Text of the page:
Robyn, while I didn’t think Dry Mein sounded too weird, I did wonder how well it would work. After hearing how good the noodles themselves really are, I’m confident I’ll really enjoy it next time I visit the Valley Isle.

  • December 26, 2008 at 9:39 pm

    Pomai- love your blog!
    If you like buttery (or might be shortening), tender, melt-in-your mouth kine manju, Sam Sato’s is the place to go! I love it way better than HM bakery (their’s is kinda like fried apple pie). The dry-mein is the bomb (tastes like oyster sauce, dashi, oil).
    Hope you can get some Sam Sato manju soon!

  • December 29, 2008 at 5:30 pm

    Ho brah, you stay on my home turf! Man, I miss Sam Sato’s so much. Last time I was home I brought home a whole tray of Dry Mein back here to Las Vegas. The stuff is sooo ono, and brings back memories. Little bit dashi broth, shoyu, pepper, and tabasco on top…so brok’ da mout! Everytime I go back home, this is one of the first places I go eat. My friend work at one engineering firm on the same ‘loop’ so we always ask him for go with us. You gotta try the manju, both lima and azuki bean is good…and all taste home made. The turnovers good too, my favs are the apple, pineapple, and coconut. I always end up taking a few dozen manju and turnovers every time I fly back home to Las Vegas. But I have hard time sharing…ha ha!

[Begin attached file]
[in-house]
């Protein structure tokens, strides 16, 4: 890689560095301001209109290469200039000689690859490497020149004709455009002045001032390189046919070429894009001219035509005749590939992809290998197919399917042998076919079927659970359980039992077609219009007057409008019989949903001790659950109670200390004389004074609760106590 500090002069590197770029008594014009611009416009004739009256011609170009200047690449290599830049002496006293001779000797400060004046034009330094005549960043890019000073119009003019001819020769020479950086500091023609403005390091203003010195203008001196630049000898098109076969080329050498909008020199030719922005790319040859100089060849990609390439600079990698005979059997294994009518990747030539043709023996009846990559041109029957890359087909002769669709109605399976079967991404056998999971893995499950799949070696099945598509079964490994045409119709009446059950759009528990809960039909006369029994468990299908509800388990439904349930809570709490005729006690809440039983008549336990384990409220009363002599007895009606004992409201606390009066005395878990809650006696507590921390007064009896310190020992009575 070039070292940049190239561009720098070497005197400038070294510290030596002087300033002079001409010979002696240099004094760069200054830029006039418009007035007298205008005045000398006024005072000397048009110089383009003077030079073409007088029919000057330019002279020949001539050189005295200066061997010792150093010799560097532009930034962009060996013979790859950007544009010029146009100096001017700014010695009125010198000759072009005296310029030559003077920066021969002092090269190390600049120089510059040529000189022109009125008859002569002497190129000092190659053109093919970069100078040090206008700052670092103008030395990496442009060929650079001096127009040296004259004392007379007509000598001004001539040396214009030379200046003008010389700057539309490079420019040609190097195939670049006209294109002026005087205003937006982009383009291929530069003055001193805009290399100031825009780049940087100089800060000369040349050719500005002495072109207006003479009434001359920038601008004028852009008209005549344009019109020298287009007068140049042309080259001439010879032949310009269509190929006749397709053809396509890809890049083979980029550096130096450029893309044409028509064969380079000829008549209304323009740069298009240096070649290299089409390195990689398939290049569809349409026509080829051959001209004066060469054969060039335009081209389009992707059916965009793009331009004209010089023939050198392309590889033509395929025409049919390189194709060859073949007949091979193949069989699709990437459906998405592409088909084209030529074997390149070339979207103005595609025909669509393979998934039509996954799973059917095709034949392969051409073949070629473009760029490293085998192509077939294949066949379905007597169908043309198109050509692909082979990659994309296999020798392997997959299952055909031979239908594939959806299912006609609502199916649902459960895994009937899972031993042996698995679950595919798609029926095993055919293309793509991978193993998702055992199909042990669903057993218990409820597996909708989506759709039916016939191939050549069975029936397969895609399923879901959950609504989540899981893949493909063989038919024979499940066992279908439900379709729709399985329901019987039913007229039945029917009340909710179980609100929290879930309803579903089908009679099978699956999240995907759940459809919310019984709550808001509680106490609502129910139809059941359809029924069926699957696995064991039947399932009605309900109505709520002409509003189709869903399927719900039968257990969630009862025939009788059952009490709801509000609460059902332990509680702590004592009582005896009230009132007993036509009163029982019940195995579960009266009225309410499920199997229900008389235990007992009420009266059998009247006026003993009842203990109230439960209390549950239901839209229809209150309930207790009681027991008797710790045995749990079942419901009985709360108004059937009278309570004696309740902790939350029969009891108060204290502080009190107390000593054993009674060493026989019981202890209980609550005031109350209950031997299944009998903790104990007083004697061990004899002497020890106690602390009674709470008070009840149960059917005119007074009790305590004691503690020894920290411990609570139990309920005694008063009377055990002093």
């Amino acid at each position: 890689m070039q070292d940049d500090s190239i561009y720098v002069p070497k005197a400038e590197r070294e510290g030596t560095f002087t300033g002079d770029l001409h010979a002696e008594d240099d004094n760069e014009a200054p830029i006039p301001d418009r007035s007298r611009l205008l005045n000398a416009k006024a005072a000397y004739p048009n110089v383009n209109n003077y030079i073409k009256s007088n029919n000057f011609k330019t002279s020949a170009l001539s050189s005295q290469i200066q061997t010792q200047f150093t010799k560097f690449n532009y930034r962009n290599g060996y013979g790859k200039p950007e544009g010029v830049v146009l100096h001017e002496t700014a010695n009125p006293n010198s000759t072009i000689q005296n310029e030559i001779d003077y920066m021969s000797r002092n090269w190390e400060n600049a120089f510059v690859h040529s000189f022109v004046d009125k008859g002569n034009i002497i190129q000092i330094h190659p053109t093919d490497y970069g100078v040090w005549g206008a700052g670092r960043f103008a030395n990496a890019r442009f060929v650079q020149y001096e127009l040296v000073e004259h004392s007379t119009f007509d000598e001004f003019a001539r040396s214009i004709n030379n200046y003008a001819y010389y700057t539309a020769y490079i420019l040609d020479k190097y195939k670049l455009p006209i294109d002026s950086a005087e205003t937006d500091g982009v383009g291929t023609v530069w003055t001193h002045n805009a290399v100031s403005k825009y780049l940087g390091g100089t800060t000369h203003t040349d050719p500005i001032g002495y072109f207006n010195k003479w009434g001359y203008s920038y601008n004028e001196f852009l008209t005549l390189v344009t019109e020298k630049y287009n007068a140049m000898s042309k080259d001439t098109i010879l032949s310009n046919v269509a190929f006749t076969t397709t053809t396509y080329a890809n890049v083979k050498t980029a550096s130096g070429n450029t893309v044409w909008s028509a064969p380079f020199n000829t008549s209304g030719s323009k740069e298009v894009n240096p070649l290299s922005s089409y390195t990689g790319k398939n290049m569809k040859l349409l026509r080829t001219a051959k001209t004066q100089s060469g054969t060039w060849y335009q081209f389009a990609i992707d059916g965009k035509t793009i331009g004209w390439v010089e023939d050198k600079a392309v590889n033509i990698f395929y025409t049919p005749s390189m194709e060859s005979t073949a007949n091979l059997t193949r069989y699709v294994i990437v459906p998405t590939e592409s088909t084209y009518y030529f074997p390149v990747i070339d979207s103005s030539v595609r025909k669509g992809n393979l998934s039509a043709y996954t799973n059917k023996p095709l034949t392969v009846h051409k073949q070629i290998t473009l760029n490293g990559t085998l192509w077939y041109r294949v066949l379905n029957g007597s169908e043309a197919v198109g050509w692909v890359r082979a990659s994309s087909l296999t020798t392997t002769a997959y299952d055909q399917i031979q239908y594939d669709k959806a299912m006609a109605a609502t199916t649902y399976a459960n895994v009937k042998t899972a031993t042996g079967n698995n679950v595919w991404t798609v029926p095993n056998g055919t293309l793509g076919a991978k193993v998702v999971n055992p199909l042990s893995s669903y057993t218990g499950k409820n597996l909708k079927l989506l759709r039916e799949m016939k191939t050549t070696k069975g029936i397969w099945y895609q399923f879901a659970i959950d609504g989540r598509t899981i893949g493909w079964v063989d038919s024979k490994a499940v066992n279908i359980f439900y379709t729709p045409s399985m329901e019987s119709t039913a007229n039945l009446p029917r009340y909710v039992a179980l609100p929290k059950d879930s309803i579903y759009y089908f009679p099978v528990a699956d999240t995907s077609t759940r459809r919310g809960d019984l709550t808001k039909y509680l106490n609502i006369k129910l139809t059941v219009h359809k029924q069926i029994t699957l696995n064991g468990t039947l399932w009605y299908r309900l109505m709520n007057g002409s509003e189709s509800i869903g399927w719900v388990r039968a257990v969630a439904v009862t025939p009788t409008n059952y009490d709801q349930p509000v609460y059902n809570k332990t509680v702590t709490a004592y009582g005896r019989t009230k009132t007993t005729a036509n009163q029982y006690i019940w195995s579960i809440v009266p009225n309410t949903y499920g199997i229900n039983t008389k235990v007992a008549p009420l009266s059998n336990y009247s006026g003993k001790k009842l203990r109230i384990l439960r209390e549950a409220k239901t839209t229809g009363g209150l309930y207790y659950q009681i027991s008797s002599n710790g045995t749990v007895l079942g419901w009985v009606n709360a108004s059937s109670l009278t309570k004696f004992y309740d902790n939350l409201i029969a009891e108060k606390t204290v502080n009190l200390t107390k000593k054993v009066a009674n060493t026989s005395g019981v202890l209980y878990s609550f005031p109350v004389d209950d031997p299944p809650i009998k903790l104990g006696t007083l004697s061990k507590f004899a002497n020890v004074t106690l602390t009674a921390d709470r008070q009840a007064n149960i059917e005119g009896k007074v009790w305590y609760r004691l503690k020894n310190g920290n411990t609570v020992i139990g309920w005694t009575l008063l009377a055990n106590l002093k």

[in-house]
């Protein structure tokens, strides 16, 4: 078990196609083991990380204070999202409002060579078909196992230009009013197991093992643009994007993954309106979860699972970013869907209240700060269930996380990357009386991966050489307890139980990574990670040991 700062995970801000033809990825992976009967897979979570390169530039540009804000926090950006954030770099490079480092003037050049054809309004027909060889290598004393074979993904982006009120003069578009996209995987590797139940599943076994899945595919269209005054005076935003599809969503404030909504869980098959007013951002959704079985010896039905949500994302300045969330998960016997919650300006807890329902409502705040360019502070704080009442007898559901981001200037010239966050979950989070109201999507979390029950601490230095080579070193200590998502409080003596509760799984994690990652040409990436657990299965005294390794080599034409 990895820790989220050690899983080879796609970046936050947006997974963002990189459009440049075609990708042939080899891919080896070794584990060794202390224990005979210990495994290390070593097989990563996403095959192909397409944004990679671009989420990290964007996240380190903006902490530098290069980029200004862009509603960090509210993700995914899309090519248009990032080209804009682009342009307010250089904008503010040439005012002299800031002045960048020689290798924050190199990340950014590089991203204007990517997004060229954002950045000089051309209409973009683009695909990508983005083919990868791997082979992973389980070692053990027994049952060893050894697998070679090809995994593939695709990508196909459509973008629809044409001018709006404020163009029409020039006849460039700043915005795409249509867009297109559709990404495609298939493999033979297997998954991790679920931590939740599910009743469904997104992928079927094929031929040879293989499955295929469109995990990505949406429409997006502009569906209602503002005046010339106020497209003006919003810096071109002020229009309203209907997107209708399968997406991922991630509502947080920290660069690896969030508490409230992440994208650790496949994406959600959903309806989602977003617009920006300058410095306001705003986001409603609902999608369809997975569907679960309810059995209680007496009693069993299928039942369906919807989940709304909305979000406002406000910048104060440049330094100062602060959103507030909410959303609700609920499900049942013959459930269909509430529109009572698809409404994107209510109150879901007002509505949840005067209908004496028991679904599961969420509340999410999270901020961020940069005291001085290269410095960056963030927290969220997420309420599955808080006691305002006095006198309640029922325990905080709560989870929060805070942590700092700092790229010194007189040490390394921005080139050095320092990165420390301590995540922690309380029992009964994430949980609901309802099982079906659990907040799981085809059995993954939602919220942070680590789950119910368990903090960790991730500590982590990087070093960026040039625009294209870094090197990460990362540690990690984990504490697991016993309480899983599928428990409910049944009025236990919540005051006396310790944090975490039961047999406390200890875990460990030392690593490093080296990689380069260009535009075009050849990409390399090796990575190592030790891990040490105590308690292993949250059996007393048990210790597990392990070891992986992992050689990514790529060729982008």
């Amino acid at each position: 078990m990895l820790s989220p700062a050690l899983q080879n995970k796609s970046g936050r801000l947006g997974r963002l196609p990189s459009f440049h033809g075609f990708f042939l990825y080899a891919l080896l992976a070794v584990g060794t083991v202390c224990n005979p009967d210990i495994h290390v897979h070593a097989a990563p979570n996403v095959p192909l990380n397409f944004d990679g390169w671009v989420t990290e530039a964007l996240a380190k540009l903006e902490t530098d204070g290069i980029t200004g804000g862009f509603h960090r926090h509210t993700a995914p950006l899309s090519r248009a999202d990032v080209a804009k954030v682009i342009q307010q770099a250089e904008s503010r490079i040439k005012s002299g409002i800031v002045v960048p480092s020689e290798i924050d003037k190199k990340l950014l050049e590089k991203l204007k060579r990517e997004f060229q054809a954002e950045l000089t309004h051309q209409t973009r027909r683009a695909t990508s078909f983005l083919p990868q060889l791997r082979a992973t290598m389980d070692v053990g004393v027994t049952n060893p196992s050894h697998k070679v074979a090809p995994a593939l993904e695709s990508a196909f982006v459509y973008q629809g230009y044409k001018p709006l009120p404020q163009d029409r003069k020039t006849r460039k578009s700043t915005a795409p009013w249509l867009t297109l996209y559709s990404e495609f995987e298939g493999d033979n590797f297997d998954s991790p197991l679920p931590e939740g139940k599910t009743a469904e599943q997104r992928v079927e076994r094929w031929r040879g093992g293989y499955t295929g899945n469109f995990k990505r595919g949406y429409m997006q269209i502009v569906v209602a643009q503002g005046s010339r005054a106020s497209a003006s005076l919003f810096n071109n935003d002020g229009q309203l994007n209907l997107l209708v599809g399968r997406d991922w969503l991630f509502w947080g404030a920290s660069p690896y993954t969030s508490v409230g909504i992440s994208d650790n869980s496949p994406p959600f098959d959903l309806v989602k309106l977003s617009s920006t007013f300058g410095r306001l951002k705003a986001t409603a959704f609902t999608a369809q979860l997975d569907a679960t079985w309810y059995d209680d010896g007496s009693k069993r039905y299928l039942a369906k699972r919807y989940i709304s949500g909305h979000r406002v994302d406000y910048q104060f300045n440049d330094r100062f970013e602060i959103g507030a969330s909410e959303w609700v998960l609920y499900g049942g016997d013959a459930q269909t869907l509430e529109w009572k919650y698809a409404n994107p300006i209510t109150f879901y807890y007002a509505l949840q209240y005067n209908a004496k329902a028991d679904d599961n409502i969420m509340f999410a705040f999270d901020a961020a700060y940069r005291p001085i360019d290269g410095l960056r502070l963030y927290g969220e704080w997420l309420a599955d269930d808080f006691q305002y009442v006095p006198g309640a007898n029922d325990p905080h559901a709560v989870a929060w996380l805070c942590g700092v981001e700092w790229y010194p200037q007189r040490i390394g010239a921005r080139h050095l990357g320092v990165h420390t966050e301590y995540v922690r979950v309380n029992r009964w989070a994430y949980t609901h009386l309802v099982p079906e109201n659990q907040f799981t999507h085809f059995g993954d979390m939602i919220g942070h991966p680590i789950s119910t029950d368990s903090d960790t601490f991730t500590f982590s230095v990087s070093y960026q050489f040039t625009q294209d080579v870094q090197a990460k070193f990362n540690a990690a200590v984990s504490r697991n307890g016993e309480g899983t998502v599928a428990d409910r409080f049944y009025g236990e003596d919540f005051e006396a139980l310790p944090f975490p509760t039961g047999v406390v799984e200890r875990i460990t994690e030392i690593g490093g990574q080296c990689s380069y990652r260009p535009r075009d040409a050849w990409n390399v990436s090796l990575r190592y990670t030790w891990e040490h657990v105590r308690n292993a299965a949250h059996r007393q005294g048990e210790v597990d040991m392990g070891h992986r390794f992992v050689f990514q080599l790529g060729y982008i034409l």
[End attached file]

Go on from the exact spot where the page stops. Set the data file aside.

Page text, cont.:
Sam Sato’s was a part of my childhood since I could remember. If you tried the noodles, you gotta try the beef tomato and spare ribs too. So ono. This place has a special spot in my heart…not fancy fancy, but great people with great food. Winnahs.

    Yah, we get Costco on Maui and Walmart too…but still kinda expensive! If there’s one thing I no miss about Maui it’s the prices…I find it hard now to go buy a $7 gallon of milk on Maui when it only costs $3 here in Las Vegas. But man, half of the food I love back on Maui outshines what get here in Las Vegas! Dry Mein from Sam Sato’s, chicken katsu from Da Kitchen, Guri-Guri from Tasaka, and shave ice from Tom’s Mini Mart…that’s good survival food on the cheap! Maui I miss you!

  • January 13, 2009 at 11:51 am

    Yes, groceries are pretty expensive on Maui. But, like anywhere else, if you can find the sales, you’ll end up ok. The Star Market in Lahaina has inflated “tourist” prices. Living in paradise isn’t cheap, I guess?

  • March 3, 2009 at 10:09 am

    I went to Maui once and visited Sam Sato’s and the food was very good. The staff was very polite and friendly. The restaurant was very popular and was doing lots of business. I will return again on my next visit to Maui. – Sam Sato

  • March 4, 2009 at 5:22 pm

    Sam Sato, is your real name also Sam Sato? Just curious. I mean, you know, it could be! Nah, no ack.. your name Glenn Miyashiro, eh? lol

  • April 16, 2009 at 3:54 am

    hi – just searching Sam Sato’s puunene and came across my own comment – LOL! Sorry for just noticing your question. . .I don’t know how long it was there, or when it closed. We moved from Puunene when they demolished the homes – in the 70’s – but for some reason I think Sam’s was still there for awhile?? Can’t be sure. We’ll be there in June and I’ll try to find some info for us. . . .